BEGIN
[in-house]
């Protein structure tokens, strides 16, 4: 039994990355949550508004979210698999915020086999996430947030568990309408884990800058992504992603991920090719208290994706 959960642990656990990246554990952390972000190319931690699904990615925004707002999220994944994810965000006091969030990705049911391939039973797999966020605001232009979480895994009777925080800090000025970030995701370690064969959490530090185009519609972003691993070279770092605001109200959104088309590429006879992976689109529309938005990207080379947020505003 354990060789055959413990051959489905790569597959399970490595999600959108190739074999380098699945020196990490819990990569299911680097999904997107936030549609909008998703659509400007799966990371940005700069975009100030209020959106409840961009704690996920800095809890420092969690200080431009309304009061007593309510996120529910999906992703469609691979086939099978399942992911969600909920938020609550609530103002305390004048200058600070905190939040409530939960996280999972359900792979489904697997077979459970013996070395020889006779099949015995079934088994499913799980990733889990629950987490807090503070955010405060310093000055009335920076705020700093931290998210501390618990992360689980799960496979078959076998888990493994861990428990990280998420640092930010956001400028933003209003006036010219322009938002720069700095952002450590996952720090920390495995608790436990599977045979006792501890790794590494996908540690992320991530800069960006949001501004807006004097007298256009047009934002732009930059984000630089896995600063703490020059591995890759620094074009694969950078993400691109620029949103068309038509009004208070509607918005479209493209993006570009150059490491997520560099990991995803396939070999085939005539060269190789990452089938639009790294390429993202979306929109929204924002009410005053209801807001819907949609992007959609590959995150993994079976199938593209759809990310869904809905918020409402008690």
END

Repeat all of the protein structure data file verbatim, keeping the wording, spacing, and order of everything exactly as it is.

[in-house]
């Protein structure tokens, strides 16, 4: 039994990355949550508004979210698999915020086999996430947030568990309408884990800058992504992603991920090719208290994706 959960642990656990990246554990952390972000190319931690699904990615925004707002999220994944994810965000006091969030990705049911391939039973797999966020605001232009979480895994009777925080800090000025970030995701370690064969959490530090185009519609972003691993070279770092605001109200959104088309590429006879992976689109529309938005990207080379947020505003 354990060789055959413990051959489905790569597959399970490595999600959108190739074999380098699945020196990490819990990569299911680097999904997107936030549609909008998703659509400007799966990371940005700069975009100030209020959106409840961009704690996920800095809890420092969690200080431009309304009061007593309510996120529910999906992703469609691979086939099978399942992911969600909920938020609550609530103002305390004048200058600070905190939040409530939960996280999972359900792979489904697997077979459970013996070395020889006779099949015995079934088994499913799980990733889990629950987490807090503070955010405060310093000055009335920076705020700093931290998210501390618990992360689980799960496979078959076998888990493994861990428990990280998420640092930010956001400028933003209003006036010219322009938002720069700095952002450590996952720090920390495995608790436990599977045979006792501890790794590494996908540690992320991530800069960006949001501004807006004097007298256009047009934002732009930059984000630089896995600063703490020059591995890759620094074009694969950078993400691109620029949103068309038509009004208070509607918005479209493209993006570009150059490491997520560099990991995803396939070999085939005539060269190789990452089938639009790294390429993202979306929109929204924002009410005053209801807001819907949609992007959609590959995150993994079976199938593209759809990310869904809905918020409402008690």